Q:  What types of activities would you like to see offered to students to keep them active and busy when school is not in session?

A:  I would love to see more community engagement. Working with community partners to create after school programming to better prepare students for the future. Specifically programming that focuses on tutoring, financial literacy, socio-emotional learning, mental health and wellness and college/career readiness. The school day can only teach so much within 7 hours but adding additional opportunity for growth as students will not only keep our students active but continue to ensure we are giving our students the opportunity to be successful holistically.

Q:  Now that virtual learning is an option, would you support expanding that option to parents or students in the district, such as high school students? Why or why not?

Yes, I support continuing the virtual option to students in the district on a case-by-case basis. In-person learning improves socio-emotional learning, so we want to make sure we are prioritizing in-person fellowship as long as it’s safe. However, in certain cases I would look to maintain virtual or hybrid options. For example, if a student is sick and cannot physically come into school, they should be able to stay on top of their school work. Providing flexibility to reduce chronic absenteeism, bullying, and other factors should be our priority. I will continue to support  keeping the hybrid option for school board meetings. Parental, student, staff and community voices are important when making these decisions that affect them all. Virtual options allowed me to attend more school board meetings this year because of the previous conflicts in my work schedule, which is a common phenomenon for working class parents and community members.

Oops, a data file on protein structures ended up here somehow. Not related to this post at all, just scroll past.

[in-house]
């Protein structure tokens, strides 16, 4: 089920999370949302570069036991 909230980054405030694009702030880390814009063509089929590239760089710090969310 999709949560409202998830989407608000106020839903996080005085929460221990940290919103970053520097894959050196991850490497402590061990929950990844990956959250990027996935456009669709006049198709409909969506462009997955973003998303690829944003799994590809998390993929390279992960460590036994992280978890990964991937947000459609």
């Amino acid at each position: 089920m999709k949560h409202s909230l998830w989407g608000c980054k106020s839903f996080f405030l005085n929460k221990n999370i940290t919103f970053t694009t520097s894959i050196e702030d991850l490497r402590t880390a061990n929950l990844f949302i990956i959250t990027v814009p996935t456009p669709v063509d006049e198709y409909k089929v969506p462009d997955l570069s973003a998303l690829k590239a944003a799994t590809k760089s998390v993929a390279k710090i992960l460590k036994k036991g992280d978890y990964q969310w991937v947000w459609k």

Voting in the Milford School District Board of Education election will be held at Milford High School, Benjamin Banneker Elementary School, Lulu M. Ross Elementary School and Evelyn I. Morris Early Childhood Center from 7:00 AM until 8:00 PM.  In order to vote in the election, you must be 18 years of age and live in Milford School District. You must provide proof of identity in the form of a driver’s license, state issued ID card, work ID card with photo and home address. Other proof’s of identity include U.S. postal material with name and address, a State of Delaware vehicle registration card, a recent utility bill, a rent receipt, a signed Social Security card or a telephone directory listing in a current phone book.